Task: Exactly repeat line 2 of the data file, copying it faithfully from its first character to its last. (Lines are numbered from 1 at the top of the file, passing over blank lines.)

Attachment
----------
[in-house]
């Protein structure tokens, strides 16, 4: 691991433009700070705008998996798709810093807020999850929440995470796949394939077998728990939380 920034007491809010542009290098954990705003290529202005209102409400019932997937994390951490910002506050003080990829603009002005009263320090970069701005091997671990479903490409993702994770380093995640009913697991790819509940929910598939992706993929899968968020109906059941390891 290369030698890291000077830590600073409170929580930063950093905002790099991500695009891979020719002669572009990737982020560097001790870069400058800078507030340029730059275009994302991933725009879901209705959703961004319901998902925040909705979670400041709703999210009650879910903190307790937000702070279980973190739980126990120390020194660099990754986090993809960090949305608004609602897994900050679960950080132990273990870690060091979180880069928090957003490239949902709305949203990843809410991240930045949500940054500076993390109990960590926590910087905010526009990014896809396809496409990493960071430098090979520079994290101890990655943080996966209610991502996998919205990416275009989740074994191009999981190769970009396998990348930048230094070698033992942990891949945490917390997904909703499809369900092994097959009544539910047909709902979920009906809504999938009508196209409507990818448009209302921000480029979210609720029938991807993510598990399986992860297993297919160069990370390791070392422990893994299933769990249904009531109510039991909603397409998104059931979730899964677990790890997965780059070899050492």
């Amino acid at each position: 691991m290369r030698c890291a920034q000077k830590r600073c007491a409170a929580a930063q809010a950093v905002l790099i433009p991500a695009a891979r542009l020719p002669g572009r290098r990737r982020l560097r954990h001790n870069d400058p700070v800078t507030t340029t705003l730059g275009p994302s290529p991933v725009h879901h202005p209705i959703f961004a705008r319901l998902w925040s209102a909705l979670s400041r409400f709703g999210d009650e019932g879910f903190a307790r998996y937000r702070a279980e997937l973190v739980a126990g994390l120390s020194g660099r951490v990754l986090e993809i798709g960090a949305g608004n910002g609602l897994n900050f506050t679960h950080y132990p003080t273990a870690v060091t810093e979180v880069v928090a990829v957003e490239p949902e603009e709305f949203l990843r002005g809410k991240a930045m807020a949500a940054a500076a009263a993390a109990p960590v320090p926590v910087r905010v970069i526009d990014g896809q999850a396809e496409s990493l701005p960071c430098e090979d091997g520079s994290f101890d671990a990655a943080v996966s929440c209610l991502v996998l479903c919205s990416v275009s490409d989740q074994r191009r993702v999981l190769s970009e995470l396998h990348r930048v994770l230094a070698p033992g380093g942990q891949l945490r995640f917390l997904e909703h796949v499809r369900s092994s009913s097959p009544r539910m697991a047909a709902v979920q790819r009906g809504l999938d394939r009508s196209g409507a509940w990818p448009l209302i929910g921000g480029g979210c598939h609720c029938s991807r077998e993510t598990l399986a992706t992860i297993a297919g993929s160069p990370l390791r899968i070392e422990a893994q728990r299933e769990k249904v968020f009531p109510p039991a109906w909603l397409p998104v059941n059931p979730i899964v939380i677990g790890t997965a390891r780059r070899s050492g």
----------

């Protein structure tokens, strides 16, 4: 691991433009700070705008998996798709810093807020999850929440995470796949394939077998728990939380 920034007491809010542009290098954990705003290529202005209102409400019932997937994390951490910002506050003080990829603009002005009263320090970069701005091997671990479903490409993702994770380093995640009913697991790819509940929910598939992706993929899968968020109906059941390891 290369030698890291000077830590600073409170929580930063950093905002790099991500695009891979020719002669572009990737982020560097001790870069400058800078507030340029730059275009994302991933725009879901209705959703961004319901998902925040909705979670400041709703999210009650879910903190307790937000702070279980973190739980126990120390020194660099990754986090993809960090949305608004609602897994900050679960950080132990273990870690060091979180880069928090957003490239949902709305949203990843809410991240930045949500940054500076993390109990960590926590910087905010526009990014896809396809496409990493960071430098090979520079994290101890990655943080996966209610991502996998919205990416275009989740074994191009999981190769970009396998990348930048230094070698033992942990891949945490917390997904909703499809369900092994097959009544539910047909709902979920009906809504999938009508196209409507990818448009209302921000480029979210609720029938991807993510598990399986992860297993297919160069990370390791070392422990893994299933769990249904009531109510039991909603397409998104059931979730899964677990790890997965780059070899050492």